Legal Separation of the Races
When Nadime Gordimer published “The Train from Rhodesia” in 1952, South African society was legally divided along racial lines by apartheid. The all-white National Party won control of the government in 1948 and dominated South African politics for much of the next two decades. Black Africans and other non-whites, including those of mixed race heritage, were denied the most basic human rights and forced to live apart from whites in substandard living conditions. They were allowed only disproportionately small representation in government, and by 1960 they were denied all representation. This political exclusion insured a monumental divide in the respective standards of living between whites and non-whites. While whites enjoyed excellent hygiene, health care, food, education and transportation, non-whites, like the old man and the stationmaster’s family in the story, suffered from malnutrition, disease, and severe poverty. In accordance with the Population Registration Act of 1950, all South Africans were divided by their race and treated accordingly. Members of each of the four established ethnic groups (Asian, African White and Coloured, or mixed-race) were strictly segregated in all aspects of their lives. Interracial sex and marriage were prohibited and the Group Areas Act of 1950 divided all cities and towns into segregated districts of both residential and business property.
In order to effect this total division, thousands of Coloureds and Indians were forced out of white areas by the government so that each district would be racially homogenous. Strict laws prohibited nonwhites from sharing the same trains, buses, taxis, or even hearses as whites. For these reasons, none of the black Africans boarded the train to Rhodesia in the story. While the white population prospered in wealthy urban areas like Rhodesia, the non-white population suffered economic and political exploitation in the rest of the country, such as the rural area Gordimer describes. Non-whites were only allowed in the all-white districts to work and were required to return directly to their districts afterwards. While white children learned to read at very early ages, most black South Africans remained illiterate. In 1953, the white South African government even outlawed missionary schools so that it could control native Africans’ educations.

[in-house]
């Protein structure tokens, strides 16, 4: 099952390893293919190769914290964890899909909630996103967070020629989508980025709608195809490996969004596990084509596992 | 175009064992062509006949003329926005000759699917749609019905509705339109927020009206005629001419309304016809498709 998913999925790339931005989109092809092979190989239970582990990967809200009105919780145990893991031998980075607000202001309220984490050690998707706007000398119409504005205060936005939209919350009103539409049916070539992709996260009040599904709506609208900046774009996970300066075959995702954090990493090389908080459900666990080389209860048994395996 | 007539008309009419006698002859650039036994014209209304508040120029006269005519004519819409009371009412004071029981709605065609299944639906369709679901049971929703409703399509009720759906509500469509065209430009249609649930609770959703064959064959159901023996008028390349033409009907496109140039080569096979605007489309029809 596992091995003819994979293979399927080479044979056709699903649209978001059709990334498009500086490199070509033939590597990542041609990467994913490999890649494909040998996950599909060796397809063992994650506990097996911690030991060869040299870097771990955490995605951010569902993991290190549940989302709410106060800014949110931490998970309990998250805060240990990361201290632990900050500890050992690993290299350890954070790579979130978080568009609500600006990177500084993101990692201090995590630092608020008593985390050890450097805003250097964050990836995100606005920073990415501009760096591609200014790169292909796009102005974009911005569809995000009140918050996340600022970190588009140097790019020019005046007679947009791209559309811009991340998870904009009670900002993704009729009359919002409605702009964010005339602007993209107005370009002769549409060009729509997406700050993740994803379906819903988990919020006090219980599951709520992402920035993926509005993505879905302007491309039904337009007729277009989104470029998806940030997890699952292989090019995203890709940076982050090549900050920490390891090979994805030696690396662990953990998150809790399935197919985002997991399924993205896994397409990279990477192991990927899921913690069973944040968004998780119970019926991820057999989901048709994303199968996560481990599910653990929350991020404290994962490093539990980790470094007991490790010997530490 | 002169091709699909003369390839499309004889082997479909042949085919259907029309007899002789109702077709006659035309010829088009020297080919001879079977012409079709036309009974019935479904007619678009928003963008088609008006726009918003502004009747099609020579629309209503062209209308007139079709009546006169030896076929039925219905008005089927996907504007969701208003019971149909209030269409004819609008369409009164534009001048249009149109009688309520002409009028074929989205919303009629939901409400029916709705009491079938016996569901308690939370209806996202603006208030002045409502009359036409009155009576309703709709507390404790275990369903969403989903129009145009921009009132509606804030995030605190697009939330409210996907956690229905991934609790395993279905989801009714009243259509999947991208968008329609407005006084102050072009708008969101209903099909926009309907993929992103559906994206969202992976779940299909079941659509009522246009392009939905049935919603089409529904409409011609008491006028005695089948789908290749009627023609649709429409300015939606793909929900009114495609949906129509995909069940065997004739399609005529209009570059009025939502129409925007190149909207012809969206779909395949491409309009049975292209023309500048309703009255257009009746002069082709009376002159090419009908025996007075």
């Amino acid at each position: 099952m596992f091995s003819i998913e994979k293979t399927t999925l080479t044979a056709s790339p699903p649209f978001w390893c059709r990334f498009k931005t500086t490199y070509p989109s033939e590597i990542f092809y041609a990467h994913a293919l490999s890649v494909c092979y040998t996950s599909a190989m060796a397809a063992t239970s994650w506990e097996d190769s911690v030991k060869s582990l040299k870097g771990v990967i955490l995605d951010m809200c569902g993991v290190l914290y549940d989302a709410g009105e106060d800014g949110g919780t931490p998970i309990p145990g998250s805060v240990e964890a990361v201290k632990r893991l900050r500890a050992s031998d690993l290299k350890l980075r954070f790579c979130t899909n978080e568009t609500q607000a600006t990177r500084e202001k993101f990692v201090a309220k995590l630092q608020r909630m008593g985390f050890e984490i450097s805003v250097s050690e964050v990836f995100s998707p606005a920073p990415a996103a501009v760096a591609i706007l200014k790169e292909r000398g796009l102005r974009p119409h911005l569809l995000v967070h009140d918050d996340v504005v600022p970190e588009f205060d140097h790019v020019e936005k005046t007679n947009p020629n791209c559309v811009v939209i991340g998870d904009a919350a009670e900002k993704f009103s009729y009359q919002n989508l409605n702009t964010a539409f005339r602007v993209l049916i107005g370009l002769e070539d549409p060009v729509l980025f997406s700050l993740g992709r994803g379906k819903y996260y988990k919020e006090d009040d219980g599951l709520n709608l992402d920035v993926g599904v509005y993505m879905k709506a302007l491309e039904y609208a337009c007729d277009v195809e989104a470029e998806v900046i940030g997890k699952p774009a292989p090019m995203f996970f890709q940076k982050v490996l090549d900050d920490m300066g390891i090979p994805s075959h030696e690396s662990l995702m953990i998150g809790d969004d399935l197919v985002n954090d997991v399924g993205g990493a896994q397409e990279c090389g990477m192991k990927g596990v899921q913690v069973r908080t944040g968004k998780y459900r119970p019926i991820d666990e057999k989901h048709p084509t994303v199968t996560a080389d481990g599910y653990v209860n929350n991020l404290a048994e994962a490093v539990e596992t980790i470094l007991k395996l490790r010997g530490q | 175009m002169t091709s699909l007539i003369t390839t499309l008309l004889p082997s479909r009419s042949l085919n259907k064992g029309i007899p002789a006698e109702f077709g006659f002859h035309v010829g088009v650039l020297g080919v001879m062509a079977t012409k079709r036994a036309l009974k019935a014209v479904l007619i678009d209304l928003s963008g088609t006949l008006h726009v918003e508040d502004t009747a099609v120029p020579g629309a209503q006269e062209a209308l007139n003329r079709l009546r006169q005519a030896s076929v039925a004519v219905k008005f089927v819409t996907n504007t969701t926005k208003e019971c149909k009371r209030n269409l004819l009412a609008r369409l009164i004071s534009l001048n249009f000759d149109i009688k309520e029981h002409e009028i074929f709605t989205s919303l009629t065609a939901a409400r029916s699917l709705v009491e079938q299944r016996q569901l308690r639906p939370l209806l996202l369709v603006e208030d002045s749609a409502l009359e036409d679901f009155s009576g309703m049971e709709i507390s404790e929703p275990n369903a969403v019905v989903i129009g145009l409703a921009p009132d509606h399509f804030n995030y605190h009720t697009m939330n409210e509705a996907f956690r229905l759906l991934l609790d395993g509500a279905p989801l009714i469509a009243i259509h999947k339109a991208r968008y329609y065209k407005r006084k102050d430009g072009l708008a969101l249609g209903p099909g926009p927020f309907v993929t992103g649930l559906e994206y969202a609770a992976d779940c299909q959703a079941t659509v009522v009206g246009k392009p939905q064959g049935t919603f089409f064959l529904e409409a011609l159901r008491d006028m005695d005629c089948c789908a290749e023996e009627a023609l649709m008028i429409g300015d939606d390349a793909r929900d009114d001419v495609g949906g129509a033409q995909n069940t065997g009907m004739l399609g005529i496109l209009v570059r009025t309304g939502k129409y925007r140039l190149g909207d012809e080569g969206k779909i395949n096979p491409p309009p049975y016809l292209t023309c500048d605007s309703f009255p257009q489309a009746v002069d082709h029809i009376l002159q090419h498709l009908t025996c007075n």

However, by 1950, resistance to apartheid was growing. At this time, the African National Congress gained members under the leadership of President Albert Lutuli and his companions, Oliver Tambo, and Nelson Mandela. While the whitecontrolled government sought to crush such resistance movements through violence, surveillance, and sometimes assassination, the African National Congress continued to exist even after it was outlawed and its leaders, including Mandela, were imprisoned. The Suppression of Communism Act of 1950 allowed the police to arrest anyone without the right to a lawyer, a trial, or an appeal. These laws were used to punish demonstrators in 1952, when they protested laws that even the South African Supreme Court had declared racist. Leaders of the resistance vowed that the illegal political protests would continue until all of the country’s jails were overcrowded. In response to this, the South African Parliament extended dictatorial powers to Prime Minister Daniel F. Malan in 1953. The resulting police state took the lives of many bright young political leaders and caused guerrilla warfare that characterized South African politics until the early 1990s, when apartheid was dismantled.
Short Stories for Students, Volume 2, Nadime Gordimer, Edited by Kathleen Wilson, Published by Gale Research, New York, 1997.